Read extract  

The Year of the Runaways

3.85 based on 3954 ratings & 585 reviews on Goodreads.com

2016 Winner

South Bank Sky Arts Awards Literature Award

2016 Short-listed

International Dylan Thomas Prize

2016 Winner

Encore Award

2015 Short-listed

Sunday Times/Peters Fraser & Dunlop Young Writer of the Year Award

2015 Short-listed

Man Booker Prize

Synopsis

Shortlisted for the Man Booker Prize 2015

'A brilliant and beautiful novel' Kamila Shamsie, Guardian

'The Grapes of Wrath for the 21st century' Washington Post

The Year of the Runaways tells of the bold dreams and daily struggles of an unlikely family thrown together by circumstance. Thirteen young men live in a house in Sheffield, each in flight from India and in desperate search of a new life. Tarlochan, a former rickshaw driver, will say nothing about his past in Bihar; and Avtar has a secret that binds him to protect the chaotic Randeep. Randeep, in turn, has a visa-wife in a flat on the other side of town: a clever, devout woman whose cupboards are full of her husband's clothes, in case the immigration men surprise her with a call.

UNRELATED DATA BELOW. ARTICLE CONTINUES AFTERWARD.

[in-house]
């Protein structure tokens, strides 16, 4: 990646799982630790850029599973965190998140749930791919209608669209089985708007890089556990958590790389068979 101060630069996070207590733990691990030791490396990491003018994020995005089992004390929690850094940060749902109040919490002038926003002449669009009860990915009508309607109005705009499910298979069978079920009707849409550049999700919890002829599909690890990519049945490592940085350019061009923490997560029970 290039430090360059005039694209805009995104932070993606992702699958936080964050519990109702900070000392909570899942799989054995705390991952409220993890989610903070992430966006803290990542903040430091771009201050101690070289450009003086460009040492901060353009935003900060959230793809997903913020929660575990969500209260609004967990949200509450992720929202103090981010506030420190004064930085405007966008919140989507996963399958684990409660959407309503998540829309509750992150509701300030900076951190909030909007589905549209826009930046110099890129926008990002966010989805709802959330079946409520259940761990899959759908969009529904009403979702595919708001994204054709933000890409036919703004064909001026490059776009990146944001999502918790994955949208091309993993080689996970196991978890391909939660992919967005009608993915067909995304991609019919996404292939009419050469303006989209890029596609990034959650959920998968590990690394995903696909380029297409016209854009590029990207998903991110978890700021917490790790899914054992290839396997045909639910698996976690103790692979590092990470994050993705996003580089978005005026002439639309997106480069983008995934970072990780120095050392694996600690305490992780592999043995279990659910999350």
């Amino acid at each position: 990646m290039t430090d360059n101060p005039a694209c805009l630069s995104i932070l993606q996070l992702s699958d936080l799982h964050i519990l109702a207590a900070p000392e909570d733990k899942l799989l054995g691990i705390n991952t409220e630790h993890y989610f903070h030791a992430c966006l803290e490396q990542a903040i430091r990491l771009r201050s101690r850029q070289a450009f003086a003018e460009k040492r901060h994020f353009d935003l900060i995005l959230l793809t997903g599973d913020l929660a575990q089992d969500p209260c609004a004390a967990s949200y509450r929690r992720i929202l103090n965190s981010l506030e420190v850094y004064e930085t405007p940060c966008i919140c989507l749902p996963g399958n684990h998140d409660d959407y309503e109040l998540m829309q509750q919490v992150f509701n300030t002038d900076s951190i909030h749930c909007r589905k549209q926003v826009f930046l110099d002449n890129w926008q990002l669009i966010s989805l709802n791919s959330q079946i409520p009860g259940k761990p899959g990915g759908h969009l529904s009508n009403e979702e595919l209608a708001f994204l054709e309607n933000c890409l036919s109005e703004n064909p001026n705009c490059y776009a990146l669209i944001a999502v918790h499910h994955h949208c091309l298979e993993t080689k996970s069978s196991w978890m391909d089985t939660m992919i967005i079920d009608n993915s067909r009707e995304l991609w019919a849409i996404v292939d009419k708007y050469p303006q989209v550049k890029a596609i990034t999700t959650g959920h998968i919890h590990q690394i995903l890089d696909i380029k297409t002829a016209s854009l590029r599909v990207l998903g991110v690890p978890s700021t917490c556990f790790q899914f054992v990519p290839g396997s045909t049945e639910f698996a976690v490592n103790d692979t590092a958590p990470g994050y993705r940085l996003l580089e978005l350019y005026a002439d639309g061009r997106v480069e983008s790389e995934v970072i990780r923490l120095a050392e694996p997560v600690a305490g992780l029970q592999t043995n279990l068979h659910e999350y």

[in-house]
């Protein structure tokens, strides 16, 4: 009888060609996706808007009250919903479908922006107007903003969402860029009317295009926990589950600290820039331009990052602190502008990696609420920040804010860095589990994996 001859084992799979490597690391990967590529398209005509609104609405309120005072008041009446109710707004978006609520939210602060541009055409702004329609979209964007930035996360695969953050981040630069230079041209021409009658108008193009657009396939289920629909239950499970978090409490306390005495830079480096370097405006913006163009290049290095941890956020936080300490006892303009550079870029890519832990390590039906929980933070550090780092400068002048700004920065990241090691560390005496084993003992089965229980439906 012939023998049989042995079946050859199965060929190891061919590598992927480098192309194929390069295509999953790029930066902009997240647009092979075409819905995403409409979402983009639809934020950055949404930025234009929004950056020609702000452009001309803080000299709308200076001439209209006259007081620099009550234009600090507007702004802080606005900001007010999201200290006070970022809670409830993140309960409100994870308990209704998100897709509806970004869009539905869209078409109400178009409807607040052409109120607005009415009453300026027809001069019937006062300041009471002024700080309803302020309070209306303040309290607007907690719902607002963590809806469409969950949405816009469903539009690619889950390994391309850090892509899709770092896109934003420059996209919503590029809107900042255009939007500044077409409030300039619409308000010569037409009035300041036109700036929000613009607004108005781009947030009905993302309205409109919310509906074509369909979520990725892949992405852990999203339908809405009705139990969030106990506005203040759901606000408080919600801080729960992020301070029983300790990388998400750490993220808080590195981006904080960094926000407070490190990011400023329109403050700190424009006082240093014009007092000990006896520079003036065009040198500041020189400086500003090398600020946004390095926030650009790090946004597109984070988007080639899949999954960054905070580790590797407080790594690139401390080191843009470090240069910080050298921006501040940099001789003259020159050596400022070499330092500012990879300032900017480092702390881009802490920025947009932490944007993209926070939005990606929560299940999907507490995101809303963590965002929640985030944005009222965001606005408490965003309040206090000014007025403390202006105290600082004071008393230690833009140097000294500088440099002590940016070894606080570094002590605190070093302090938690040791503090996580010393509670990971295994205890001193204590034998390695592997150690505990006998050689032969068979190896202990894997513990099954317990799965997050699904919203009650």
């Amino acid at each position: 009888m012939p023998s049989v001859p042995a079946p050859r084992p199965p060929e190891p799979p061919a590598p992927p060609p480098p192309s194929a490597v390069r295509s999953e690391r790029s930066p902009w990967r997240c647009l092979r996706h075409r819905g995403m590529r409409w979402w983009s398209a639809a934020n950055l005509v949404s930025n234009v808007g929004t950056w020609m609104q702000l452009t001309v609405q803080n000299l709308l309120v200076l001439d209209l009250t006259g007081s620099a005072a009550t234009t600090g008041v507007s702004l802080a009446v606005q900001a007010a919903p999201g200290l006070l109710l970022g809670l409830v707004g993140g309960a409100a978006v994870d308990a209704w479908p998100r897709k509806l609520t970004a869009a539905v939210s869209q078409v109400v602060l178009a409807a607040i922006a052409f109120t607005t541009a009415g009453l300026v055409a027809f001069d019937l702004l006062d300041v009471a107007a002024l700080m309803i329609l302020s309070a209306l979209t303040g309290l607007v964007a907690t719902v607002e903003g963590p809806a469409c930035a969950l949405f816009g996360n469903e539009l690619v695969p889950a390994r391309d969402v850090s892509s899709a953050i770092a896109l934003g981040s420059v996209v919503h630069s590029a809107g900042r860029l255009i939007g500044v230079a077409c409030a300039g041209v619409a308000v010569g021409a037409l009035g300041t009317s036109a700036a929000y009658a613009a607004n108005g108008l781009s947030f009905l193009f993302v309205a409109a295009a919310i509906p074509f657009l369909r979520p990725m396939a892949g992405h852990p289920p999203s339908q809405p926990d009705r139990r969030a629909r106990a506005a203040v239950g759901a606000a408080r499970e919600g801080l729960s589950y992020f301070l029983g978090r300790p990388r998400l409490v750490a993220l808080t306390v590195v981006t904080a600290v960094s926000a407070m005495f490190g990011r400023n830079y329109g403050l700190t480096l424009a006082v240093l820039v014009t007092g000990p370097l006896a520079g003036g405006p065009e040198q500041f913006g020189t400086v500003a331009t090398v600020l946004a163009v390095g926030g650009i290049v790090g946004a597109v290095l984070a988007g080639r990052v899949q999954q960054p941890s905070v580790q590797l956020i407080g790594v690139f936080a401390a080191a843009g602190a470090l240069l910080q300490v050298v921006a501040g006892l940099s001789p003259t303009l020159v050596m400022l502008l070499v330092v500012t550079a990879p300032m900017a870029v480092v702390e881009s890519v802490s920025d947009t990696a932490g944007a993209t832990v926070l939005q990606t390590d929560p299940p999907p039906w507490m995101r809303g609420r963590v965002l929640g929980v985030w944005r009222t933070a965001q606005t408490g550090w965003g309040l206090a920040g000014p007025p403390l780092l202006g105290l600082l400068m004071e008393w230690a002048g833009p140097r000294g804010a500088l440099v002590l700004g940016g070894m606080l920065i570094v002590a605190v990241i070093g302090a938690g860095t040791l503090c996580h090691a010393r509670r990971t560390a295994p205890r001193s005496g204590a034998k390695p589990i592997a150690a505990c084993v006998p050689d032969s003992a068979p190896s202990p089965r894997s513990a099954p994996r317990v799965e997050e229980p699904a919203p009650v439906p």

Sweeping between India and England, and between childhood and the present day, Sunjeev Sahota's generous, unforgettable novel is – as with Rohinton Mistry's A Fine Balance – a story of dignity in the face of adversity and the ultimate triumph of the human spirit.

In the media

A sensitive and searing novel.
Mail on Sunday
Tolstoy and Steinbeck are not exaggerated comparisons for the sweep and power of Sahota’s second novel about five immigrant men living in England illegally and what they went through to get there
Boston Globe
Masterly . . . A poignant exploration of the fate of friendship and goodness in a frontier world that "makes you only care for yourself," . . . Wryly humorous . . . and moving . . . Most of all it is an honest summoning of great hardship that never entirely closes the door on possibility . . . "The Year of the Runaways" needs no affectations to announce its timeliness. As the sheer number of displaced peoples in Europe threatens to overwhelm any capacity for empathy, Mr. Sahota's superb novel helps to make the reality of migrants a little less unimaginable and a little more human.
Wall Street Journal